Stealthy Exploits Target Atlassian Confluence: In-Memory Web Shells Deployed

March 8, 2024

New proof-of-concept (PoC) exploits are being utilized in the wild for a flaw in Atlassian Confluence Data Center and Confluence Server. This flaw allows a threat actor to execute arbitrary code within Confluence's memory, bypassing the file system. The CVE-2023-22527 remote code execution vulnerability, disclosed earlier this year, is the focus of these exploits. Researchers have identified 30 unique exploits for this vulnerability, including recent ones.

The majority of the attacks employ the Godzilla Web shell, a tool that allows attackers to control the compromised server remotely, manipulate databases, and perform other malicious tasks. An emerging approach uses an in-memory payload. After observing this technique in the wild, researchers developed three PoCs to test the limits of the in-memory approach.

Jacob Baines, CTO of a cybersecurity firm, suggests that Confluence is a popular target due to the valuable business information it holds. He also highlights its attractiveness for ransomware attackers. "By exploiting this target, you're getting an on-prem version with business specific logic in it," he says. "It's pretty attractive for ransomware attackers specifically."

The researchers' blog post states, "There's more than one way to reach Rome. More stealthy paths generate different indicators. Of particular interest is the in-memory Web shell, which had a pre-existing variant … that appears to have been deployed in the wild." Baines explains that loading arbitrary Java into memory is a common exploit method, but it is easily detected.

The researchers developed two other proofs of concept for CVE-2023-22527 in Confluence. These demonstrate how threat actors could exploit the vulnerability by loading an in-memory Web shell directly, which would allow unauthorized access to Web servers. This stealthy approach is less likely to be detected. "A lot of systems only detect adversaries on the system by analyzing files that are dropped to disk," Baines says.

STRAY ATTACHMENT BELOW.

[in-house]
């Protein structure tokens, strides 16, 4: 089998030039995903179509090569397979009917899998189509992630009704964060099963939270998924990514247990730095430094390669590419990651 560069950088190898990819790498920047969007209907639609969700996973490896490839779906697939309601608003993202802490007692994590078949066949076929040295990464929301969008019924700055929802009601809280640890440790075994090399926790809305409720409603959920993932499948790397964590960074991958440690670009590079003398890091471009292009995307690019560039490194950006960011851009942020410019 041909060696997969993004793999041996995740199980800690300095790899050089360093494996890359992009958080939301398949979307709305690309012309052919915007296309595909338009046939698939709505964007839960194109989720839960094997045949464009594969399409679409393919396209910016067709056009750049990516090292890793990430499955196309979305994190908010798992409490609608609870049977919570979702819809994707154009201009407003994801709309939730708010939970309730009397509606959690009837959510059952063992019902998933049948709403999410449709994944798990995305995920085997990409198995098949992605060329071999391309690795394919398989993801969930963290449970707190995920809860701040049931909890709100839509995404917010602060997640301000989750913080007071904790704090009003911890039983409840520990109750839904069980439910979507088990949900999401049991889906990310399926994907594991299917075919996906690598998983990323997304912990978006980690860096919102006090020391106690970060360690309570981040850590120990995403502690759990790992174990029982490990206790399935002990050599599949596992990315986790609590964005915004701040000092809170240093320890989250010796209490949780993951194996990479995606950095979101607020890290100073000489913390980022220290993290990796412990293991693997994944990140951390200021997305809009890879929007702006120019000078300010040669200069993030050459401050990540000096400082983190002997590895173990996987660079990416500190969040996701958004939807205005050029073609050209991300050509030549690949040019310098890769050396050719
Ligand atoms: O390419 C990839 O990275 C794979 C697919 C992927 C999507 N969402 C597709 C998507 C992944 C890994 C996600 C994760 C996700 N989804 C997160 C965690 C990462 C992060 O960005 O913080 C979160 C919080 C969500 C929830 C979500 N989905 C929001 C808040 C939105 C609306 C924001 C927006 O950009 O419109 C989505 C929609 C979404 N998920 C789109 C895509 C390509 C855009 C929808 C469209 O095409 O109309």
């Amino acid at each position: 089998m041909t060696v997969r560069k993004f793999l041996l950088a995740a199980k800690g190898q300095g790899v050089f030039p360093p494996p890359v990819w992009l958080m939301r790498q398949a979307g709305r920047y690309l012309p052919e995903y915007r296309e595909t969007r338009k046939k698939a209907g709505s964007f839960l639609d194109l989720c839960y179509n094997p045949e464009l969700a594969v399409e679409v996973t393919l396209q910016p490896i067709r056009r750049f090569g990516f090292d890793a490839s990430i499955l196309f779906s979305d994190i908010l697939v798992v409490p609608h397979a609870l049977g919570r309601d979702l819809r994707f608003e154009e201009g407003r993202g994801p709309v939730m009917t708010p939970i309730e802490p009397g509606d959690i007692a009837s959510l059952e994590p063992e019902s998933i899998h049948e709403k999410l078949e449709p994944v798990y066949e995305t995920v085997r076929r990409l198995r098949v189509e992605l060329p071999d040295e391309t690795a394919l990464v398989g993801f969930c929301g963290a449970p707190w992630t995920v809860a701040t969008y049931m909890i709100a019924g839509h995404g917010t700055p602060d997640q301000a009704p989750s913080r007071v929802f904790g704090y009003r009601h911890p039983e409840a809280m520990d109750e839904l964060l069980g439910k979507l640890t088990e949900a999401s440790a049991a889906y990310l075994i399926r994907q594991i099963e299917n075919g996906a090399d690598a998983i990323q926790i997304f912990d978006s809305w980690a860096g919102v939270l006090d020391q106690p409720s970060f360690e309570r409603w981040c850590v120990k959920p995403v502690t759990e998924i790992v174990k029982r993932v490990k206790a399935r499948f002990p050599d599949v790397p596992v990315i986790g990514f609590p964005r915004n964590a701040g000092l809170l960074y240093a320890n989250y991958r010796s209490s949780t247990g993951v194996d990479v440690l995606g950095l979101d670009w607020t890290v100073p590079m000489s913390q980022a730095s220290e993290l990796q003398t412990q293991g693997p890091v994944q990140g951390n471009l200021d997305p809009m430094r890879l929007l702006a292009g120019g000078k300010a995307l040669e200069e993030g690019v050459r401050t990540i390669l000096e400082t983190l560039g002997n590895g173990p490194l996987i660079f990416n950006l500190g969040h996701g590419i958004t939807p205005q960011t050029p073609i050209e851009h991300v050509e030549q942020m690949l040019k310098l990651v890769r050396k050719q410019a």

According to Baines, the risk of compromise is extremely high for organizations that have not yet patched Confluence, given the ongoing mass-exploitation efforts. "We see attackers have used this in-memory Web shell — it's not a theoretical attack," he says. "It's something that's happening, so defenders need to be aware of it, and that it is a high risk at the moment."

Baines warns that the risk from the in-memory approach extends beyond Confluence. It is related to Object-Graph Navigation Language (OGNL) expressions, which are used in many other products. "This affects a variety of different products with similar vulnerabilities — you could use this exact same technique against those other products," he says. "Organizations must evolve a step to start catching this sort of thing for example network-based detection or scanning Java memory for malicious Web shells."

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